Sacrosanctum Concilium [the Vatican II Decree dealing with the Liturgy], para 76, the only section which refers specifically to the rites of Ordination, mentions just two innovations which 'may' be allowed:
(1) The address by the Bishop at the beginning of each rite may be in the vernacular. My goodness! I am knocked for six, breathless and speechless! How one is swept back to the now-inconceivable realities of 1963 - quite another age! - when even such a tiny detail, such a minor permissive use of the vernacular ... just in a preliminary allocution ... was clearly considered to require a special and explicit mandate of an ecumenical council! Little did the Council Fathers, it is apparent, realise what was in store for them once the Interferers had really got their bottoms into the saddle.
(2) At episcopal consecration, the imposition of hands may be done by all the bishops present. Again, one wonders whether the Council Fathers - remember that even Archbishop Lefebvre had no trouble signing this Decree - who were prepared for this careful and admirable reform of a rubrical detail to be permitted, realised that within a decade the entire ancient Roman Prayer for the Consecration of Bishops would have been consigned to the rubbish dump. (Bad Marini's book reveals nothing about the process of mangling the Pontifical except that a Bishop Guano had something to do with it. This has to be a joke. Just imagine saying the Eucharistic Prayer: " ... together with Paul our Pope and B*rdsh*t our Bishop ..." . Dom Bernard Botte left some information.)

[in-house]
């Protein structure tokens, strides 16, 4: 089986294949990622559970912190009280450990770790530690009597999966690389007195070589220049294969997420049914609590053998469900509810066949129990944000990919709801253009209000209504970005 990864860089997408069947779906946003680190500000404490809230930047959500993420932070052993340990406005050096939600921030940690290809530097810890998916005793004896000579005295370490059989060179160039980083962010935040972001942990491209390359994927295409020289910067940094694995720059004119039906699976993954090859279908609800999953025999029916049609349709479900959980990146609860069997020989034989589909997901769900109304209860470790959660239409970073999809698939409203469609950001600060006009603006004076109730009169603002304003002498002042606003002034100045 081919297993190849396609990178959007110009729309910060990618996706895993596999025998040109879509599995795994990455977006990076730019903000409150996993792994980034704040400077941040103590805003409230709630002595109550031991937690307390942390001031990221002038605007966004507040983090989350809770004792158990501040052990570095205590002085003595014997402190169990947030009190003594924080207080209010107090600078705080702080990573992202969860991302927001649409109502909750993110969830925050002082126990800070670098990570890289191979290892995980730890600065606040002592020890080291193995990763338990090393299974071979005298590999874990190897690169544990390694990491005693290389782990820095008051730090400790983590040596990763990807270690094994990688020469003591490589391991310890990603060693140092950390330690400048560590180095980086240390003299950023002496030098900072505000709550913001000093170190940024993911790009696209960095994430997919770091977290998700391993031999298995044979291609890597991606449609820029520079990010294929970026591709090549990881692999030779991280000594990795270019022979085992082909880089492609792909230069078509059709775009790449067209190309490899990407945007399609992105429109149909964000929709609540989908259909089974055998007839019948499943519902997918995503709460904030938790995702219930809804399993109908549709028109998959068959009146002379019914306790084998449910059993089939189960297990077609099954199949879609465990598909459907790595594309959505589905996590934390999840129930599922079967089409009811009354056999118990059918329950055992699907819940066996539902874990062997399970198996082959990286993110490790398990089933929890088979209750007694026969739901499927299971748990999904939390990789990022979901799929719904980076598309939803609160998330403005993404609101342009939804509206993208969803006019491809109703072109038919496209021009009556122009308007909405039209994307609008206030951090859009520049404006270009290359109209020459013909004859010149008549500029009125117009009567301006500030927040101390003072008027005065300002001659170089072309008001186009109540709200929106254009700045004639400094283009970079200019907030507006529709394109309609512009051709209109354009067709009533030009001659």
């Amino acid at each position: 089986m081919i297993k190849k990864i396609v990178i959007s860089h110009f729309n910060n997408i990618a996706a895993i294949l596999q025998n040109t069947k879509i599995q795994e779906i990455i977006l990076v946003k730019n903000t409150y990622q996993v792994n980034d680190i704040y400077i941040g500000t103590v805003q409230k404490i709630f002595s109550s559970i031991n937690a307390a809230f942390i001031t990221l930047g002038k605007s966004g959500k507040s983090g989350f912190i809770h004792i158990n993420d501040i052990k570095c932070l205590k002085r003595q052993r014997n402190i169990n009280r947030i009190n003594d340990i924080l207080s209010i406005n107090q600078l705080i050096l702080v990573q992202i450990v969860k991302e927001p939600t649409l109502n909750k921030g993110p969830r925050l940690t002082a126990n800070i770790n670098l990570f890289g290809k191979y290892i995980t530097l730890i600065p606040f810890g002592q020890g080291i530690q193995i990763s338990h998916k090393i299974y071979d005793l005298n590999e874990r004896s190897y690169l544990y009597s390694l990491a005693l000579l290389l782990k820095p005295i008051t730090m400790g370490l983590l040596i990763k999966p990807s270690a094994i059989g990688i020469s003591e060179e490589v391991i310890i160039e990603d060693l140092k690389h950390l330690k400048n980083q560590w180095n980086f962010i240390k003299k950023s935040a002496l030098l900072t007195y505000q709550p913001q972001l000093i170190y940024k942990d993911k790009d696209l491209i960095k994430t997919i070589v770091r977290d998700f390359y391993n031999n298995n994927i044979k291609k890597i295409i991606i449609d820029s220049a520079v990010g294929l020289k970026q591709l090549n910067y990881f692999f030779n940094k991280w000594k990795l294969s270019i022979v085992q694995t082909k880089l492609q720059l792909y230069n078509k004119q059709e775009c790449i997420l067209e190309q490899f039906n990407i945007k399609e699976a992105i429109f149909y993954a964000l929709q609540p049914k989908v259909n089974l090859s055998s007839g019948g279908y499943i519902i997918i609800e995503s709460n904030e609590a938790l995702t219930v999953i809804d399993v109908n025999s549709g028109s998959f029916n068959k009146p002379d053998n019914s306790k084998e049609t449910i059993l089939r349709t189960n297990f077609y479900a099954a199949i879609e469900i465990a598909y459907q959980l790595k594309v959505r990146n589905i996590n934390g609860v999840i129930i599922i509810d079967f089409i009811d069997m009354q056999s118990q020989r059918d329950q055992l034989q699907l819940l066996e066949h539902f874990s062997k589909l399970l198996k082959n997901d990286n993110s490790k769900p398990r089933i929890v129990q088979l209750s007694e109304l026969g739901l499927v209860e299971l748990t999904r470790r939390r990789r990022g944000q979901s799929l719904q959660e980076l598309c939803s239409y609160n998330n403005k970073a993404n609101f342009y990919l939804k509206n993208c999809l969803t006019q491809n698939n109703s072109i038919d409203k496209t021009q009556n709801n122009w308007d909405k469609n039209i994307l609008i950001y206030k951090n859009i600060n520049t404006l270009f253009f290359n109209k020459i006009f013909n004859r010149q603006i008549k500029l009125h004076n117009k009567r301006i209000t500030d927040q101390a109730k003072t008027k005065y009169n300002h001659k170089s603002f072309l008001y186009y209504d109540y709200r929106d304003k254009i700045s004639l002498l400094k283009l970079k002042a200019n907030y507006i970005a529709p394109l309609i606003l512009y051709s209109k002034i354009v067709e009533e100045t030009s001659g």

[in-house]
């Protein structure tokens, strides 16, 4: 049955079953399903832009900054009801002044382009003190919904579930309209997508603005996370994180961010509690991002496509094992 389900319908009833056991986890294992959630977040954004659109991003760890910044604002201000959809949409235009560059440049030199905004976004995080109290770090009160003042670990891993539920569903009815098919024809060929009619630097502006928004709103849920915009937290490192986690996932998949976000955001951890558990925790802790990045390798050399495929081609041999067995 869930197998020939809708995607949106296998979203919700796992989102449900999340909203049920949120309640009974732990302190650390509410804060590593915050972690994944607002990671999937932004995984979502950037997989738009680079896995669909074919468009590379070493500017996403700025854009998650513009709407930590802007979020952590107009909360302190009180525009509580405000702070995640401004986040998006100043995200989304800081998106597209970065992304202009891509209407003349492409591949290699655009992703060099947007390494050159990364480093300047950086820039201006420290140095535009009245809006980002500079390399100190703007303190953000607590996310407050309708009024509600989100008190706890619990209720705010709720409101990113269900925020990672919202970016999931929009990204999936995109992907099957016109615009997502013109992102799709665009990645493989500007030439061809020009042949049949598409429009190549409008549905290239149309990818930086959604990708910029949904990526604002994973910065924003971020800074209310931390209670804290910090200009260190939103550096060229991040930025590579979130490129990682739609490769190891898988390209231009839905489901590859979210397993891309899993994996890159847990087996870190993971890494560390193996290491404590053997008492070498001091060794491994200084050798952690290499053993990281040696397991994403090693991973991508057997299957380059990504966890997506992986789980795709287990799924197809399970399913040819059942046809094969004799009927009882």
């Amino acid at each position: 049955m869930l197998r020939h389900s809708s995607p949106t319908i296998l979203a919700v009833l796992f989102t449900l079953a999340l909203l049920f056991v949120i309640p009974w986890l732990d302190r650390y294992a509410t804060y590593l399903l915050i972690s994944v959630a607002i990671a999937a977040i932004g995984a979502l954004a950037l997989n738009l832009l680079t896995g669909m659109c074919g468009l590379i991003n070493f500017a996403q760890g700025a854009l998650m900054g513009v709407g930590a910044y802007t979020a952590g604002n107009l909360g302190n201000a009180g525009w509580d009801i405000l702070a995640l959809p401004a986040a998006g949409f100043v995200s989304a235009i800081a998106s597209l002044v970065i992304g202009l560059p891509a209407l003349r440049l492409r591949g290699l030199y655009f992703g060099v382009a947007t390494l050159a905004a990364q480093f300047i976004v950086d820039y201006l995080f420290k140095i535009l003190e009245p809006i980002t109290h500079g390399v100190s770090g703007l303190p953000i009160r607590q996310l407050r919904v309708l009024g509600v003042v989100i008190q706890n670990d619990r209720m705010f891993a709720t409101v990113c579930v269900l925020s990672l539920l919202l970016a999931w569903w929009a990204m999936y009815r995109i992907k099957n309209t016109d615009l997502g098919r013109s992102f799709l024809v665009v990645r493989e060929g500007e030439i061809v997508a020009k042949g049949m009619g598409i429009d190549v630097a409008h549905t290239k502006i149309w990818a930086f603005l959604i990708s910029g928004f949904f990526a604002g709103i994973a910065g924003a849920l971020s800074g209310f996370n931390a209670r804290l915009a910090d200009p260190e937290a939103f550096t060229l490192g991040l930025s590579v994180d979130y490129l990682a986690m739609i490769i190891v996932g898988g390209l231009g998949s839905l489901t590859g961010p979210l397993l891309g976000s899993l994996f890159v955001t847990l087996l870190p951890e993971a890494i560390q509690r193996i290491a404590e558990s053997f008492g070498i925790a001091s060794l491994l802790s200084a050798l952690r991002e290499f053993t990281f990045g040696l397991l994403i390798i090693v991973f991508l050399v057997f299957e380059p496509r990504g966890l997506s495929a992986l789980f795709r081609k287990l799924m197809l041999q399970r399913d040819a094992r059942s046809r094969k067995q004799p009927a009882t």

If the Council Fathers had entertained the least inkling of the deluge which would in fact follow their deliberations ... Bugnini and his associates, like the Vikings of old, rampaging through the entire euchology of the Latin Church burning, raping, and murdering ... it is, surely, unlikely that so many of the bishops at Vatican II would have been prepared to vote into the hands of these self-confident innovators the following carte blanche: "Both the ceremonies and texts of the ordination rites are to be revised". Oh dear! When ever did so few pull so much wool over the eyes of so many?
Cardinal Ratzinger famously and magnificently criticised "the impression ... that the pope really could do anything in liturgical matters, especially if he were acting on the mandate of an ecumenical council". The tragedy is that in so many matters the 'reformers' went far, far beyond even an arguably implicit conciliar mandate. The totally unmandated provision of a shoal of alternative and committee-generated Eucharistic Prayers is, in my view, matched by the violence done to the Ordination Prayers of the Roman Church where - in the case of episcopal consecration - "to be revised" was, by a grotesque piece of lexicographical transubstantiation, treated as meaning "to be abolished and replaced"; so that the Prayer which was good enough to consecrate Gregory the Great and Hildebrand, Innocent III and Benedict XIV, Becket, Fisher, Pole, and Manning - and even Cranmer! - is deemed unfit for the purposes of the lordly 1970s.